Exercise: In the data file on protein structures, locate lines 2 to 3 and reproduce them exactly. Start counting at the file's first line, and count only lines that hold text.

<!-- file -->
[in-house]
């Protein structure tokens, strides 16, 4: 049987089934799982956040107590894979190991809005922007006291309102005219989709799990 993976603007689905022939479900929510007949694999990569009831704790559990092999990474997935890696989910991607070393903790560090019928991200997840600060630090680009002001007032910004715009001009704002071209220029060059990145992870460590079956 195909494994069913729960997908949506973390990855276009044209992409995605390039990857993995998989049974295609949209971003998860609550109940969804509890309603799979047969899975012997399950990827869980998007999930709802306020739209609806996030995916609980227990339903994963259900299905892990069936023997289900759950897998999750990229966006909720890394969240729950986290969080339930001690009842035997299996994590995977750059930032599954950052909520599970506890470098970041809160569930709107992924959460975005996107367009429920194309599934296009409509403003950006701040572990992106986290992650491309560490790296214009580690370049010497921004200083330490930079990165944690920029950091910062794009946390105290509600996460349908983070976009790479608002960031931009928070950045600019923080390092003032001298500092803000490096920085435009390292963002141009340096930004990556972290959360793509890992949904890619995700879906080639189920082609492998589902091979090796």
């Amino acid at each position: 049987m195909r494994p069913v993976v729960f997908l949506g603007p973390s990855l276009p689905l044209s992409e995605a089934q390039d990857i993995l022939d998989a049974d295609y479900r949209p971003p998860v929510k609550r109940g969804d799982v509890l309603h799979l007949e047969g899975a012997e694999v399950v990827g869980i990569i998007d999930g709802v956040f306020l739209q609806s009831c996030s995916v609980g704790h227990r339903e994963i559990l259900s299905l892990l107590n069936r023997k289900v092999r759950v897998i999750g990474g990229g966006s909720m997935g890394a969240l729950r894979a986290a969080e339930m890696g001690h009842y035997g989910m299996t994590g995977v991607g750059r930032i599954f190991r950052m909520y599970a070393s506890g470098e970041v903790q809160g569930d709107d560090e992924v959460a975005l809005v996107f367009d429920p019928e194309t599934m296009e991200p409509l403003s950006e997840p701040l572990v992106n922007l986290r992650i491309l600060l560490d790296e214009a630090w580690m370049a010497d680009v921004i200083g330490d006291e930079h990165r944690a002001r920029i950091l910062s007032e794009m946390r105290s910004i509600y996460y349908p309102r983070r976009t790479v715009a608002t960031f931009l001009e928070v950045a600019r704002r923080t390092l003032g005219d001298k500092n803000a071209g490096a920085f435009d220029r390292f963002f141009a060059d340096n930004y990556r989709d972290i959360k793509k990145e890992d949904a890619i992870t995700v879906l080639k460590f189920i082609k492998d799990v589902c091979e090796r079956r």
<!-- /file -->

């Protein structure tokens, strides 16, 4: 049987089934799982956040107590894979190991809005922007006291309102005219989709799990 993976603007689905022939479900929510007949694999990569009831704790559990092999990474997935890696989910991607070393903790560090019928991200997840600060630090680009002001007032910004715009001009704002071209220029060059990145992870460590079956 195909494994069913729960997908949506973390990855276009044209992409995605390039990857993995998989049974295609949209971003998860609550109940969804509890309603799979047969899975012997399950990827869980998007999930709802306020739209609806996030995916609980227990339903994963259900299905892990069936023997289900759950897998999750990229966006909720890394969240729950986290969080339930001690009842035997299996994590995977750059930032599954950052909520599970506890470098970041809160569930709107992924959460975005996107367009429920194309599934296009409509403003950006701040572990992106986290992650491309560490790296214009580690370049010497921004200083330490930079990165944690920029950091910062794009946390105290509600996460349908983070976009790479608002960031931009928070950045600019923080390092003032001298500092803000490096920085435009390292963002141009340096930004990556972290959360793509890992949904890619995700879906080639189920082609492998589902091979090796």
């Amino acid at each position: 049987m195909r494994p069913v993976v729960f997908l949506g603007p973390s990855l276009p689905l044209s992409e995605a089934q390039d990857i993995l022939d998989a049974d295609y479900r949209p971003p998860v929510k609550r109940g969804d799982v509890l309603h799979l007949e047969g899975a012997e694999v399950v990827g869980i990569i998007d999930g709802v956040f306020l739209q609806s009831c996030s995916v609980g704790h227990r339903e994963i559990l259900s299905l892990l107590n069936r023997k289900v092999r759950v897998i999750g990474g990229g966006s909720m997935g890394a969240l729950r894979a986290a969080e339930m890696g001690h009842y035997g989910m299996t994590g995977v991607g750059r930032i599954f190991r950052m909520y599970a070393s506890g470098e970041v903790q809160g569930d709107d560090e992924v959460a975005l809005v996107f367009d429920p019928e194309t599934m296009e991200p409509l403003s950006e997840p701040l572990v992106n922007l986290r992650i491309l600060l560490d790296e214009a630090w580690m370049a010497d680009v921004i200083g330490d006291e930079h990165r944690a002001r920029i950091l910062s007032e794009m946390r105290s910004i509600y996460y349908p309102r983070r976009t790479v715009a608002t960031f931009l001009e928070v950045a600019r704002r923080t390092l003032g005219d001298k500092n803000a071209g490096a920085f435009d220029r390292f963002f141009a060059d340096n930004y990556r989709d972290i959360k793509k990145e890992d949904a890619i992870t995700v879906l080639k460590f189920i082609k492998d799990v589902c091979e090796r079956r």